Players cast creators inspired by real sports documentaries


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'Players' cast, creators inspired by real sports documentaries

Misha Books stars as Creamcheese in “Players.” Photo courtesy of Paramount+

LOS ANGELES, June 15 (UPI) — The cast and creators of the video game comedy Players, premiering Thursday on Paramount+, said they were inspired by real sports documentaries.

Players is a fictional show that uses a documentary format. American Vandal creators Dan Perrault and Tony Yacenda came up with the idea.

Yacenda and Perrault said sports documentaries like Formula 1: Drive to Survive, Cheer and The Last Dance inspired Players.

“It doesn’t matter what the sport is as much as it matters that you’re invested in the characters,” Perault told UPI in a Zoom interview.

The League of Legends World Championship is a real Esports competition. Yacenda and Perrault invented a team of characters for Players.

Creamcheese (Misha Brooks) has been the leader of the League of Legends video game team Fugitive since 2015. In 2021, Fugitive recruits 17-year-old Organizm (Da’Jour Jones).

“He has a drive almost like Michael Jordan and Kobe Bryant,” said Jones, 19.

Brooks, 27, said Creamcheese worries he’s already past his prime at age 26.

“You’ve got the nagging question creeping in: Are my best days actually behind me and I’ve yet to win a championship?” Brooks said.

Using the sports documentary format, Players combines scripted scenes with improvisational interviews. When casting the roles, Yacenda and Perault tested Brooks and Jones’s ability to think on their feet during auditions.

“They sent me a list of questions they were going to ask me to prepare some answers for,” Brooks said. “They didn’t ask me any of the questions they sent me.”

Brooks said stamina was the key factor in recording Creamcheese’s interviews, as they would sometimes talk for 40 minutes at a time.

Jones studied improv for three years at the School of Improv in Philadelphia and performed standup comedy, so he said he also felt prepared.

Jones was 18 when he filmed Players and only graduated high school June 3. Jones said he felt he could just be himself while playing Organizm.

“There’s basically no difference between me and him,” Jones said.

In addition to sports documentaries, the creators of Players also looked at the narrative drama The Queen’s Gambit as an example of depicting a complicated game like chess for viewers who may not know the rules.

Players does not need to explain the video game in depth to tell the story of Creamcheese and Organizm, Yacenda said.

“You know when something good for Organizm is happening,” Yacenda said. “You know when something good for Creamcheese is happening. The emotional stakes are what really matters for you to be able to follow that.”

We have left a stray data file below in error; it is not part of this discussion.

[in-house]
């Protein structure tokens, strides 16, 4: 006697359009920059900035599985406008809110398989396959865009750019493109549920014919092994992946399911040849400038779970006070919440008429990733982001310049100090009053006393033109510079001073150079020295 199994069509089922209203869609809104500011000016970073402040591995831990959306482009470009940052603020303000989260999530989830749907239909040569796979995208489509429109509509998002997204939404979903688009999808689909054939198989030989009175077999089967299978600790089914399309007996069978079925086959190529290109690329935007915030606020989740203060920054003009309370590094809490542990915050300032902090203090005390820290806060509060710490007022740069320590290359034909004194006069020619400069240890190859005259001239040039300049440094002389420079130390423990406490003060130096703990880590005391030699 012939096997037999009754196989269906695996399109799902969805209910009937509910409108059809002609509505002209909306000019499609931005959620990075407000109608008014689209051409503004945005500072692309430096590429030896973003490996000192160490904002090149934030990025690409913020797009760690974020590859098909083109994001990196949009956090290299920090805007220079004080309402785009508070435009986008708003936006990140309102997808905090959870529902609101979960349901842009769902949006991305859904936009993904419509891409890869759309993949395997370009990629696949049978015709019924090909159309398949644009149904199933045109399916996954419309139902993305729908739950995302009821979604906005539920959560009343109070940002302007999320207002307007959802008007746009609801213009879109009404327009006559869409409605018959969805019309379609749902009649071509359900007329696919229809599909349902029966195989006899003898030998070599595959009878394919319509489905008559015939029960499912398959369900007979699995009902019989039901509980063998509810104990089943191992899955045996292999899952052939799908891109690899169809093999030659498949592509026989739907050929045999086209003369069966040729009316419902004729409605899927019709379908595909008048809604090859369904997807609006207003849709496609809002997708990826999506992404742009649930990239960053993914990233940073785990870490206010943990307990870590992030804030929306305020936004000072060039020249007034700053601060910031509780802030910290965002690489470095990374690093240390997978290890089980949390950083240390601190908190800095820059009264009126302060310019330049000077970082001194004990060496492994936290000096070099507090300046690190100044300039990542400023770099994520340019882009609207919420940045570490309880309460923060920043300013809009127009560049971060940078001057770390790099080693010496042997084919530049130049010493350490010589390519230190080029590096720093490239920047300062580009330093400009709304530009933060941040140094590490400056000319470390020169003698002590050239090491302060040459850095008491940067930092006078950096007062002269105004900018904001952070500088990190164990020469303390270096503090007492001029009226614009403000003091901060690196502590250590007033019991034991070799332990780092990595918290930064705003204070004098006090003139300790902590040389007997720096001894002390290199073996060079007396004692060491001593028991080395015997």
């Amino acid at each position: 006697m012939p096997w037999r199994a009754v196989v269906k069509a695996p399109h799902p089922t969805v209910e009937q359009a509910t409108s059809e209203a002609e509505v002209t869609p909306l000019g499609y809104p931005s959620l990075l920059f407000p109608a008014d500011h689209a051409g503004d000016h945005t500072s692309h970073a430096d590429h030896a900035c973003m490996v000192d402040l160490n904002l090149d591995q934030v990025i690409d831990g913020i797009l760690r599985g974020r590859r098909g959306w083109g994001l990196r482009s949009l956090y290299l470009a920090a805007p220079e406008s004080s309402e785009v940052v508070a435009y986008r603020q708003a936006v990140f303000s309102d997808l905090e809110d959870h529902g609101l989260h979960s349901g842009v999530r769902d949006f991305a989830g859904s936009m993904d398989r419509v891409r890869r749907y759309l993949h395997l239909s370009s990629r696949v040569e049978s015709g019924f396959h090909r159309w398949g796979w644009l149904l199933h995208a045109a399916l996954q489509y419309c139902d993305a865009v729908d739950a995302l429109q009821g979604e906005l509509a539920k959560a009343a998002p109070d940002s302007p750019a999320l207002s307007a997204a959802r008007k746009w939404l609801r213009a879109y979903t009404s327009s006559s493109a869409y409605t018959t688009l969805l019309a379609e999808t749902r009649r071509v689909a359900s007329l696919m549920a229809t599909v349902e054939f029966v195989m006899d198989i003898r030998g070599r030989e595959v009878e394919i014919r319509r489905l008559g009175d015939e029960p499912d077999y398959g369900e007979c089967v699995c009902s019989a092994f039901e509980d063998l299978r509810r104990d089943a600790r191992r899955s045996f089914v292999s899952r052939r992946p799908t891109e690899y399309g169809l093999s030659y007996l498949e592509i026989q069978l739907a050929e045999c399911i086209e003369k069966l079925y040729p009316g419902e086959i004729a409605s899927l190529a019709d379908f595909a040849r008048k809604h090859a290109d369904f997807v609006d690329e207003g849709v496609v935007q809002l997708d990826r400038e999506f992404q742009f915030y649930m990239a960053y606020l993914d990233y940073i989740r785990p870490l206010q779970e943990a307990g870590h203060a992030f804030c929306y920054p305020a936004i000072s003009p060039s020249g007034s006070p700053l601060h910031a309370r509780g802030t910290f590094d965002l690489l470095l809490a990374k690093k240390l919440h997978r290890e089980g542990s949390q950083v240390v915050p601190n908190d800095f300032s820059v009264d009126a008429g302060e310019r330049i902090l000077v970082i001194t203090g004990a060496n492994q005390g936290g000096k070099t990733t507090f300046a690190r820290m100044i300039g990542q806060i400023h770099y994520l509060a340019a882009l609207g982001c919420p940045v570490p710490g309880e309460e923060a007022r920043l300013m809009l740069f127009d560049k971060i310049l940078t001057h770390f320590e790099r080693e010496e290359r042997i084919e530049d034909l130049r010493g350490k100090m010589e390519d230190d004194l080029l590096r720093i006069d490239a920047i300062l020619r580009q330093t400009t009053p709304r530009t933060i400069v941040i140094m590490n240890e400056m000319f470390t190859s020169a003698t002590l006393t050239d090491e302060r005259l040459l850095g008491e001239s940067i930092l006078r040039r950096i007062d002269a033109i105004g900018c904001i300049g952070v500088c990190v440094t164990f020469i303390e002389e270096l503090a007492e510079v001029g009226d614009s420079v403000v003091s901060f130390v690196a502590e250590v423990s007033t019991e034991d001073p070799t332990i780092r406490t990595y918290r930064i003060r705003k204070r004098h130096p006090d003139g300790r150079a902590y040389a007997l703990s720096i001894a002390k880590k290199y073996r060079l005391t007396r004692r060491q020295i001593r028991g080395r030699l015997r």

Teams of five play League of Legends. Brooks said the teamwork required also makes League of Legends more akin to team sports.

Brooks said Creamcheese represents an inner conflict of being a team leader with an ego who wants to be the star.

“There’s a nice tension and interesting dynamic between both being the leader of the team and having this kind of bravado, this oversized confidence,” Brooks said.

League of Legends publisher Riot Games is a producer on Players. The opponents Fugitive faces are real League teams with the authentic uniforms from Riot.

Yacenda said Riot would also fact check their scripts. For example, Riot pointed out that Yacenda and Perrault had written a playable character in a 2016 scene that had not been introduced until later.

“We leaned on them to raise a flag if something didn’t ring true,” Perrault said. “Then we had people from the League community who were in the writers room on set every stage of the process to make sure we stayed within the general lanes of reality.”

Even though the sport on Players is a video game, Brooks still sustained an injury. He broke his hand filming a scene in which Creamcheese punches the wall, and the actual take is on the show.

“There was a pad on the wall for the stunt, but I just hit it and immediately broke my hand,” Brooks said. ” I think I just hit it at a bad angle — maybe punched too hard. It was pretty embarrassing.”

Jones has been acting since he was 5, and Brooks estimated his first credit came at age 5 or 6. Brooks grew up in San Francisco, where he performed at Berkeley Rep and San Francisco Youth Theater.

Jones lives in Delaware and has also performed on stage at the University of Pennsylvania and Wilmington Drama League. Jones has been posting YouTube videos on his channel, DatheComic, since he was 5.

Before Players, Jones was on two episodes of That Damn Michael Che. After Players, Jones said, he would like to play a lead role in a film ,and his dream role would be the comic book character Static Shock.

Brooks graduated from New York University, where he studied acting, in 2018. His first credit was an episode of The Marvelous Mrs. Maisel.

Yacenda said Jones and Brooks so embodied Organizm and Creamcheese in their Zoom auditions that the writers adapted the scripts to suit their personalities.

“We just really want to divorce ourselves from thinking about previous credits and just look at the work,” Yacenda said. “This is our favorite version of this character.”

Perrault and Yacenda’s Amercian Vandal ran for two seasons on Netflix. Each season portrayed teen sleuths solving a high school crime of vandalism.

Though Netflix canceled American Vandal, Yacenda and Perrault said they have an idea for a third crime that a third season could address.

“We hope to be able to tell that someday,” Perrault said. “Yeah, we have a crime in mind.”

All 10 episodes of Players premiere on Paramount+ on Thursday.



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